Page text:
Groves joined the Agenda fold in 2006 after capturing two silver medals at the Turin Olympics and says representation allows her to focus on skating. “Agenda is really good at helping each athlete partner with companies they feel connected to,” says Groves, who added another two medals in Vancouver and whose sponsors include Nike and Oakley. “I feel any company I work with because of Agenda has been aligned with my own agenda.”
That link was evident with natural foods manufacturer Hain Celestial, which sponsored Groves. To celebrate her Olympic achievements, the company set up a Facebook page that allowed the first 500 Canadian respondents to send a personal message to Groves while also supporting her favourite charity.
“Celestial recognized very soon that I was part of Right to Play,” she says. “At the Olympics, they made a $5,000 donation to that charity in my name.”
Establishing that right fit starts with a “discovery session” that can be a reality check for starry-eyed athletes who believe signing with an agency is an automatic path to riches.
“We’ve learned to be realistic and upfront,” says Young, adding that the agency represents a limited number of athletes and works on long-term connections. “We ask them a bunch of questions: ‘Who are you? What charities do you want be aligned with? What are you really looking for in an agency?’ We’re able to tell pretty quickly what level of savvy they’re at.”
Patience is a key consideration, since building those corporate links and creating a plan means it will likely take a year before an athlete sees any money coming in. But first they have to identify the athlete, which means keeping an eye on the World Cup circuit and an ear to the ground about amateur athletes in a wide array of sports.
In addition to Agenda’s Olympic champions, several elite athletes fit the criteria of “potential superstar.” Among those are U of A student and rising triathlon star Paula Findlay, an emerging medal favourite for the 2012 London Olympics after winning three of four Championship Series Races since last July. There’s also long distance swimmer Ryan Cochrane, whose 2008 Olympic bronze in the 1500m freestyle was Canada’s first medal in the event in 88 years. The six-foot-three swimmer has turned a lot of heads as he racks up victories, including two gold medals at the 2010 Commonwealth Games in New Delhi. Agenda’s reputation in Canada’s sporting community caught his attention, too.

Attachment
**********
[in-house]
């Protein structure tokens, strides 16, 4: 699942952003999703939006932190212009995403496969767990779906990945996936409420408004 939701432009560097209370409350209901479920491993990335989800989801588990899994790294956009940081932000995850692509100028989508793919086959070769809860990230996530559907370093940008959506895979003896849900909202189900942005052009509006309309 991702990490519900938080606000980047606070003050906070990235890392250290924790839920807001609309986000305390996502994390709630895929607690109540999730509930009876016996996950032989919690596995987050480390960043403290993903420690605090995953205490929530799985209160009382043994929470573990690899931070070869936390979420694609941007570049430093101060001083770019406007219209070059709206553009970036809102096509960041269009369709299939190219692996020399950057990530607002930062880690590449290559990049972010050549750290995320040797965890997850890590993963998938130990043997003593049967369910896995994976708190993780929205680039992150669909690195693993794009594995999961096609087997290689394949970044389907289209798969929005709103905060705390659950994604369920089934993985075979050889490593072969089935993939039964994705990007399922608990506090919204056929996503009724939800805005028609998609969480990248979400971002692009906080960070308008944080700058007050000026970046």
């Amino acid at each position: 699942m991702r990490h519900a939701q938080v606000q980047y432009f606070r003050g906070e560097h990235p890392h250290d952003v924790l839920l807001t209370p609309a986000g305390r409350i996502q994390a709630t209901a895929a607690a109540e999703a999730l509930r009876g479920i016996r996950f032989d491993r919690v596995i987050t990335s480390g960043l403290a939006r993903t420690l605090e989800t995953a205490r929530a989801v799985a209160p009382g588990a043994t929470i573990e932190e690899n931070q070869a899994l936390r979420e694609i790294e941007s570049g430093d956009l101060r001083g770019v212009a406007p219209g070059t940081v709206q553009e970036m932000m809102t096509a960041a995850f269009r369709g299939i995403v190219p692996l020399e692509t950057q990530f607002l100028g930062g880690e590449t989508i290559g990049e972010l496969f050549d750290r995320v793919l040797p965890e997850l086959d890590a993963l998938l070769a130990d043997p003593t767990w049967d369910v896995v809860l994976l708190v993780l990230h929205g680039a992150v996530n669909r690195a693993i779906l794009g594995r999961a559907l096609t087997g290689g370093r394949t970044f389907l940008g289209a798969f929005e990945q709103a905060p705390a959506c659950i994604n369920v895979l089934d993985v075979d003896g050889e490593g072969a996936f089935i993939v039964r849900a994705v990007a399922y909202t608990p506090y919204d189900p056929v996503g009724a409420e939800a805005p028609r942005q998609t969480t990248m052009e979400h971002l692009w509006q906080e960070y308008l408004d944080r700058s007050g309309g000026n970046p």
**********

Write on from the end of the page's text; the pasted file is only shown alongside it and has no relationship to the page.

“I was first drawn to Agenda by their obvious knowledge of the sport industry within North America as well as by the extremely high level of commitment toward each of their athletes,” says Cochrane from Victoria, BC, where he trains full-time and attends UVic. “As an athlete, I know I’m getting the best representation within Canada, and a high level of trust comes from that.”
“People are passionate about sport and connect with things they love."
Wheeling and dealing on behalf of world champions is a long way from Young’s start studying science and forestry at UBC. When he heard about the U of A’s physical education degree with a focus on sports administration, he thought it might be a good fit.
“When I look back, it gave me a very good foundation in the business side of sport,” says Young. “I knew very early that I liked the mixture of business and sport, and the U of A allowed me to develop the very basic skills I needed to continue on. I knew I didn’t want to be a phys-ed teacher. Did I know where I would end up? No. But it provided me with that first step.”
Johnson wanted the same things from her education. She was heavily involved with Campus Recreation during her time at the U of A, organizing activities for students and faculty while personalizing her degree with a selection of business courses. A founding member of the University’s golf team, she missed her convocation ceremony because she was competing at the Canadian Interuniversity Sport national championships in Vancouver.
Johnson’s passions for amateur sport and golf continued after graduation. She worked with corporate clients as an event planner at the Edmonton Country Club, spent three years with the Sport Medicine Council, and was part of Team Alberta’s mission staff at the Canada Winter Games in Halifax. Much of her time now is spent helping clients as varied as Talisman Energy, KidSport Canada and ATB Financial get the most out of their sport sponsorship activities.
Knowing her boss graduated from the same program validates Johnson’s choice of U of A to provide the tools to find her dream job. “I remember when I graduated I was so excited about getting into the workforce, to start putting what I’d learned to the test. I don’t think I’d be where I am if I had taken another program or attended another school.”